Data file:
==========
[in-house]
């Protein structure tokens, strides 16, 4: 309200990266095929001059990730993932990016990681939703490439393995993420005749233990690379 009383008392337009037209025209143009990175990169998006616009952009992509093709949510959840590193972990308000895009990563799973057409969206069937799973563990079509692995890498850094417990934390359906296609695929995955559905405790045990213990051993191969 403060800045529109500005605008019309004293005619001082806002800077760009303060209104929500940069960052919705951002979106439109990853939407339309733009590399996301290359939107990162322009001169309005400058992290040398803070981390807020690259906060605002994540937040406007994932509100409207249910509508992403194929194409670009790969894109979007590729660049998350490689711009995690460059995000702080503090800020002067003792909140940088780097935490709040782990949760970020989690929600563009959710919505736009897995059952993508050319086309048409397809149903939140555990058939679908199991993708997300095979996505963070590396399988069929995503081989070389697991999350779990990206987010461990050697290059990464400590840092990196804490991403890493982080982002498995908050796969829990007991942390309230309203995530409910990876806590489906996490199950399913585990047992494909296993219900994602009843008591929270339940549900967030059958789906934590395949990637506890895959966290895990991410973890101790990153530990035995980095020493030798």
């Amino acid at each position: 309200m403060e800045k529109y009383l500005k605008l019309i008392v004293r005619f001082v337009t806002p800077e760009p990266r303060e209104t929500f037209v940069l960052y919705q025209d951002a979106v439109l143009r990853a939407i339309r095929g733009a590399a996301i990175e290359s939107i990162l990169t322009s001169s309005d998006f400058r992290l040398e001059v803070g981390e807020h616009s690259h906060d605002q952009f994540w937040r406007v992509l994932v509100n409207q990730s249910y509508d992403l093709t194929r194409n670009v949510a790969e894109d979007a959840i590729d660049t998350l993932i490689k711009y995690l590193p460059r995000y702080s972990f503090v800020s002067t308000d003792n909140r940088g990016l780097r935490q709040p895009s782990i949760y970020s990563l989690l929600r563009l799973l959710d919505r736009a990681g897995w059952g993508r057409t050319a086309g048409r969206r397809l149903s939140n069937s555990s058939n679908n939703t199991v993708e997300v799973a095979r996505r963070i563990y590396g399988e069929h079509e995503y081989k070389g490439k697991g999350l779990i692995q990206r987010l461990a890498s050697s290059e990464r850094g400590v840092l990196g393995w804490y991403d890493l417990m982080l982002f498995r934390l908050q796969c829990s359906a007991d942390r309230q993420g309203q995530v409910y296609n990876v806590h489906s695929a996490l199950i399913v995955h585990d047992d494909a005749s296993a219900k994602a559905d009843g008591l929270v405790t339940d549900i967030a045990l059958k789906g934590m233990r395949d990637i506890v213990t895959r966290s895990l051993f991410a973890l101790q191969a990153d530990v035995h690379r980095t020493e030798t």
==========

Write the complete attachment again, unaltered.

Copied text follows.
[in-house]
């Protein structure tokens, strides 16, 4: 309200990266095929001059990730993932990016990681939703490439393995993420005749233990690379 009383008392337009037209025209143009990175990169998006616009952009992509093709949510959840590193972990308000895009990563799973057409969206069937799973563990079509692995890498850094417990934390359906296609695929995955559905405790045990213990051993191969 403060800045529109500005605008019309004293005619001082806002800077760009303060209104929500940069960052919705951002979106439109990853939407339309733009590399996301290359939107990162322009001169309005400058992290040398803070981390807020690259906060605002994540937040406007994932509100409207249910509508992403194929194409670009790969894109979007590729660049998350490689711009995690460059995000702080503090800020002067003792909140940088780097935490709040782990949760970020989690929600563009959710919505736009897995059952993508050319086309048409397809149903939140555990058939679908199991993708997300095979996505963070590396399988069929995503081989070389697991999350779990990206987010461990050697290059990464400590840092990196804490991403890493982080982002498995908050796969829990007991942390309230309203995530409910990876806590489906996490199950399913585990047992494909296993219900994602009843008591929270339940549900967030059958789906934590395949990637506890895959966290895990991410973890101790990153530990035995980095020493030798």
């Amino acid at each position: 309200m403060e800045k529109y009383l500005k605008l019309i008392v004293r005619f001082v337009t806002p800077e760009p990266r303060e209104t929500f037209v940069l960052y919705q025209d951002a979106v439109l143009r990853a939407i339309r095929g733009a590399a996301i990175e290359s939107i990162l990169t322009s001169s309005d998006f400058r992290l040398e001059v803070g981390e807020h616009s690259h906060d605002q952009f994540w937040r406007v992509l994932v509100n409207q990730s249910y509508d992403l093709t194929r194409n670009v949510a790969e894109d979007a959840i590729d660049t998350l993932i490689k711009y995690l590193p460059r995000y702080s972990f503090v800020s002067t308000d003792n909140r940088g990016l780097r935490q709040p895009s782990i949760y970020s990563l989690l929600r563009l799973l959710d919505r736009a990681g897995w059952g993508r057409t050319a086309g048409r969206r397809l149903s939140n069937s555990s058939n679908n939703t199991v993708e997300v799973a095979r996505r963070i563990y590396g399988e069929h079509e995503y081989k070389g490439k697991g999350l779990i692995q990206r987010l461990a890498s050697s290059e990464r850094g400590v840092l990196g393995w804490y991403d890493l417990m982080l982002f498995r934390l908050q796969c829990s359906a007991d942390r309230q993420g309203q995530v409910y296609n990876v806590h489906s695929a996490l199950i399913v995955h585990d047992d494909a005749s296993a219900k994602a559905d009843g008591l929270v405790t339940d549900i967030a045990l059958k789906g934590m233990r395949d990637i506890v213990t895959r966290s895990l051993f991410a973890l101790q191969a990153d530990v035995h690379r980095t020493e030798t």